Zero Waste Holiday Gifts

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There’s nothing like the feeling of waking up Christmas morning when all the anticipation hits its peak and you will finally know what’s in those beautifully-wrapped gifts under the tree. I used to wait breathlessly to see what would fill my Christmas pile, but now I prefer to be the one filling those gifts. It’s more fun to finally watch someone open a gift I’ve specially chosen for them and see the excitement on their face.

In that spirit, I’ve compiled a list of nearly-zero-waste gift ideas to help you on your search for the perfect gift. The purpose of this guide is not to make you feel limited by the zero waste aspect, in fact, I’m hoping it shows you that you have tons of options! A few of these require a little extra time and effort on your part, but that’s the best part of receiving one of these gifts; the lucky recipient will notice the effort and love you put into it.

For the neighbors

Sweet or savory butters

Presented in a small 4-oz jar, these look beautiful and take very little time, yet they feel very festive and indulgent. It’s a simple matter of mixing fillings into softened butter to spoon into the jar. Some of our favorites are raspberry, herb, or honey butter. To spice it up (see what I did there??), gift with a vintage spreader or fresh loaf of bread.

Stovetop potpourri

A variety of wintertime fragrances presented in a jar or bag is a simple (we’re all about simple over here) way to share holiday cheer. Some of the most fulfilling parts of the season are the moments when a special bake is filling the house with goodness, or you get a whiff of pine and/or cinnamon when walking past a tree. Find examples of potpourri kits here  or here. You may be able to find many of the ingredients in bulk (especially cinnamon sticks) or at least sold in larger quantities with limited packaging.

Homemade baking mixes

Baking supplies can be easier to find in bulk, and measuring out dry ingredients is something even children can help with. Try a pancake, biscuit, or brownie mix + wooden spoon or a hot cocoa mix + ceramic mug. These look lovely presented in a jar or cloth bag.

Treats presented in a tin or jar

Homemade or not, sweet or savory, there will always be room for edible gifts. Our own family traditions include making caramels and savory snack mix for our friends and neighbors.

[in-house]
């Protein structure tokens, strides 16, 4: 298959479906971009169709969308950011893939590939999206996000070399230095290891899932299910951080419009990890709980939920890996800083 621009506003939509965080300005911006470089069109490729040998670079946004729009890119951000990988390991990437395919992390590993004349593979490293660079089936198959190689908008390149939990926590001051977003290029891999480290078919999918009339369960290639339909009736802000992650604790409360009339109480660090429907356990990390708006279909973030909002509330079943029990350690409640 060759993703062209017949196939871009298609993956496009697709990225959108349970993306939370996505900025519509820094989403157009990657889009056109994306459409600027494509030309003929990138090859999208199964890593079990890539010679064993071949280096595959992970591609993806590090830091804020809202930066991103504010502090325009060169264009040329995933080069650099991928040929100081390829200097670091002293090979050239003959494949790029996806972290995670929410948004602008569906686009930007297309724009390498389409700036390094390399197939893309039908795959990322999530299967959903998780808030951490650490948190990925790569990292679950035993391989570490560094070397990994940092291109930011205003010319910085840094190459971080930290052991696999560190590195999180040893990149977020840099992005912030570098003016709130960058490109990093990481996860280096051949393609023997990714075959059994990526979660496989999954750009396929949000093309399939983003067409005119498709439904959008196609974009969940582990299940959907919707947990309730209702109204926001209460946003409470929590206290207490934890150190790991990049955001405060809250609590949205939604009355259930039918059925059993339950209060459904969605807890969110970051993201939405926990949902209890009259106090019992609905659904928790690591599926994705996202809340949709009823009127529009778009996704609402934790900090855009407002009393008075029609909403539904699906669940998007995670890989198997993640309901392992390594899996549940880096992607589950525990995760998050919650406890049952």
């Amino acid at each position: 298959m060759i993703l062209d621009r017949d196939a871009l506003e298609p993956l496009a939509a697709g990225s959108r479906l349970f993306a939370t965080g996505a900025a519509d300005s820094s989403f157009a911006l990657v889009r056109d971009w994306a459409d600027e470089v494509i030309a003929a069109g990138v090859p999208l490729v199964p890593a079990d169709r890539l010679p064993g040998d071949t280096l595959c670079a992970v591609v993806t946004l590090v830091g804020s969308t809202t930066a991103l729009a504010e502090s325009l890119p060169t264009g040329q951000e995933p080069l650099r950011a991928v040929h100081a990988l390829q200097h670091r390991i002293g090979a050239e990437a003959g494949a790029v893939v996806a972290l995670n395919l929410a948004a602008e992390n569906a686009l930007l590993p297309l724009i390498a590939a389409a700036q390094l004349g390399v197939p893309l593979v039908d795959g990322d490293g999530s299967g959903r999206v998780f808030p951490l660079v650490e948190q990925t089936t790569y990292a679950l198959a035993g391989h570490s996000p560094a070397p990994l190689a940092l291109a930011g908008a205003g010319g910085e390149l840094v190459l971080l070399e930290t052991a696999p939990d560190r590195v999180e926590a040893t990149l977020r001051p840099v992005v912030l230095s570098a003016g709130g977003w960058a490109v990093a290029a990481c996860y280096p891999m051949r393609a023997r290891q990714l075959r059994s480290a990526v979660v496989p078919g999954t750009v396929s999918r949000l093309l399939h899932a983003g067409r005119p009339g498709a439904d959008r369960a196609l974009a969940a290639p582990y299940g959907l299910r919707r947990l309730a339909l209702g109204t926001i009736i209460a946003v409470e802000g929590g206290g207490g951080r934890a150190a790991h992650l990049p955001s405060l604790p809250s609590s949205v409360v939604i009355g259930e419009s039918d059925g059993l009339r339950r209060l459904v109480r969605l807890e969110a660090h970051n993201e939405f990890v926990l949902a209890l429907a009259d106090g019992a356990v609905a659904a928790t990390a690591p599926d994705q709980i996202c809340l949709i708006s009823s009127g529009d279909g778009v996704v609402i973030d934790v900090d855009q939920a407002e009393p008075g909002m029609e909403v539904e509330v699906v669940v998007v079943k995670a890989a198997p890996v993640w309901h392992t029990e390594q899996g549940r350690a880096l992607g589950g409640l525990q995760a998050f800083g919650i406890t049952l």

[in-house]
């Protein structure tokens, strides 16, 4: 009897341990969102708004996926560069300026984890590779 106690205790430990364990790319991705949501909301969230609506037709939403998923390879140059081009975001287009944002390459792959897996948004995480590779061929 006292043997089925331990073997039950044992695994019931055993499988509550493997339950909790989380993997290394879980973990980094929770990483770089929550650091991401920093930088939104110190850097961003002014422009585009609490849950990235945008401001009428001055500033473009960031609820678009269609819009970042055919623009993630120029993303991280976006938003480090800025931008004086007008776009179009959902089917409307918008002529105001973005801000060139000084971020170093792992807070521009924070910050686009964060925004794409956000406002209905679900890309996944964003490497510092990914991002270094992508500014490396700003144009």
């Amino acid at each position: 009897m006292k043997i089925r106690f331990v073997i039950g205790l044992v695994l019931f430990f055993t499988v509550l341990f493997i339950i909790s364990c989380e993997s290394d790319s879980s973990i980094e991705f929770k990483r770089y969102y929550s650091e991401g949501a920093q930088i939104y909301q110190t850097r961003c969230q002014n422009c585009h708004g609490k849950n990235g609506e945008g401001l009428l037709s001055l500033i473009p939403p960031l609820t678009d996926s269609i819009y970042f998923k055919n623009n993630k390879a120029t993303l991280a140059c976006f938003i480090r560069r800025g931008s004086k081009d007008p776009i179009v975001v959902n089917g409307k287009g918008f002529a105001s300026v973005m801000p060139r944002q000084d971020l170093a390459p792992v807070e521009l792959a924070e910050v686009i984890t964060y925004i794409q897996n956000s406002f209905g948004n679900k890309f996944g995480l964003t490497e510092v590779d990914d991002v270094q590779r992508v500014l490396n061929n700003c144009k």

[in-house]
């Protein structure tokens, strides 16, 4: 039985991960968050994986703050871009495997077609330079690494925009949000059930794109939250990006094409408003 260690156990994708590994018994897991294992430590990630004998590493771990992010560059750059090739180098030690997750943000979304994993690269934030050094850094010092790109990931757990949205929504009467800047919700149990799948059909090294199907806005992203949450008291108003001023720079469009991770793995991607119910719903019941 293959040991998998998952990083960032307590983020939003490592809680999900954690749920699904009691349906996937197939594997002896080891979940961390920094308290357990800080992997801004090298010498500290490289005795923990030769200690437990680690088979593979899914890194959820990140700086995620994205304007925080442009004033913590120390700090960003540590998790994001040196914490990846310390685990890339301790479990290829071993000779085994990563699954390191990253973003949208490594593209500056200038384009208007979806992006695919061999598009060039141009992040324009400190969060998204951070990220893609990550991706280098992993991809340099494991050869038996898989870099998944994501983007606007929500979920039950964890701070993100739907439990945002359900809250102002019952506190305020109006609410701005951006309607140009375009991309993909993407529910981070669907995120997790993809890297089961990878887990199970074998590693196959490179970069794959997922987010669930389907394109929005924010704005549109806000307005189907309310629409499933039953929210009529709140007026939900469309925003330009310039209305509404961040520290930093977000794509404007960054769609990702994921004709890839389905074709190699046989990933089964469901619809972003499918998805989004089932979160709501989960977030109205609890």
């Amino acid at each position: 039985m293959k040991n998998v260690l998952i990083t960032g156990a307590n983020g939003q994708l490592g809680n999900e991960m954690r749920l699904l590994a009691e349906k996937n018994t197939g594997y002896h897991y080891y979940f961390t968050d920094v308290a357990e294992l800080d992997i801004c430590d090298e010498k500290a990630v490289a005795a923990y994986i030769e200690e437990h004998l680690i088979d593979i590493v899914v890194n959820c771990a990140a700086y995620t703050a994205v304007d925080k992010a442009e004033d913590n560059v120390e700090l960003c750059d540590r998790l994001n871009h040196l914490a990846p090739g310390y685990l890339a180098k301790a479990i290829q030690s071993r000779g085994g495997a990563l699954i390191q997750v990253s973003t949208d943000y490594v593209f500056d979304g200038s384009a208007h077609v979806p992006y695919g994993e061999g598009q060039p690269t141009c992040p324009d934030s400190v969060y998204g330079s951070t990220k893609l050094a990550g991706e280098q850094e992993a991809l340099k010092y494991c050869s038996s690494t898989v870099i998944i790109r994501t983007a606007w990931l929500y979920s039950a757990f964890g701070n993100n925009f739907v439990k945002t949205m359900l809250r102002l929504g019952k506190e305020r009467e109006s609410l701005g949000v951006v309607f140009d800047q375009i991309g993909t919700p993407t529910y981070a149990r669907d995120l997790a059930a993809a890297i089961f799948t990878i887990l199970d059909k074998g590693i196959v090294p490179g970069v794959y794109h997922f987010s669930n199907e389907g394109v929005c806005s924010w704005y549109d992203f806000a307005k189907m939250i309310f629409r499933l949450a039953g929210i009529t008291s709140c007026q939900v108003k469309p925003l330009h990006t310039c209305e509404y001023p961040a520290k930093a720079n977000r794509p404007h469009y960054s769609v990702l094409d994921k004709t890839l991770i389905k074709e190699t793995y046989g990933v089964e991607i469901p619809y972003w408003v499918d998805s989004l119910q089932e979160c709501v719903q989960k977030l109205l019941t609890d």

FOR LOVED ONES

Self-care

Seed Phytonutrients. Naturally made with the power of seeds and independent, organic farmers; I especially love the Ultra Rich Facial Cream, lip balm, and callous balm.

Homemade sugar scrub. This vanilla sugar cookie version sounds good enough to eat.

Spa experience. Massage, pedicure, facial… this will make them feel pampered. Try out a local green spa for a more zero waste option.

For the host

Handmade ceramics. Notary Ceramics, East Fork Pottery, and Henry Street Studio are a few of my favorites right now.

Walnut serving board. Specially designed by Fresh Exchange, this is a beautiful heirloom piece that could grace a table of any style.

Local art and crafts. Look up your local craft guild and pay a visit, you never know what one-of-a-kind treasures you’ll find.

Floral arrangement workshop. Let your loved one spend some time amid the roses with a local floral workshop.

For the Fashion icon

Winter accessories. A soft wool scarf or beanie by Everlane will be worn season after season.

Alpaca sweater. It’s the new merino; alpaca wool is ever so soft and warm, plus it’s more sustainable than merino. I’m gifting this one to myself this year.

This cashmere crew from Everlane is a great sweater option for the men.

Pure wool socks. Made from 100% Jacobs Wool, knit in Ireland, then hand-dyed with natural plant dyes by the lovely Kathryn Davey in her studio in Dublin.

For the adventurer

Bamboo travel cutlery set. Lightweight essentials for eating out that come in a neat canvas pouch.

Insulated waterbottle. This one from Kleen Kanteen keeps hot drinks hot for 20 hours and iced ones cold for 50.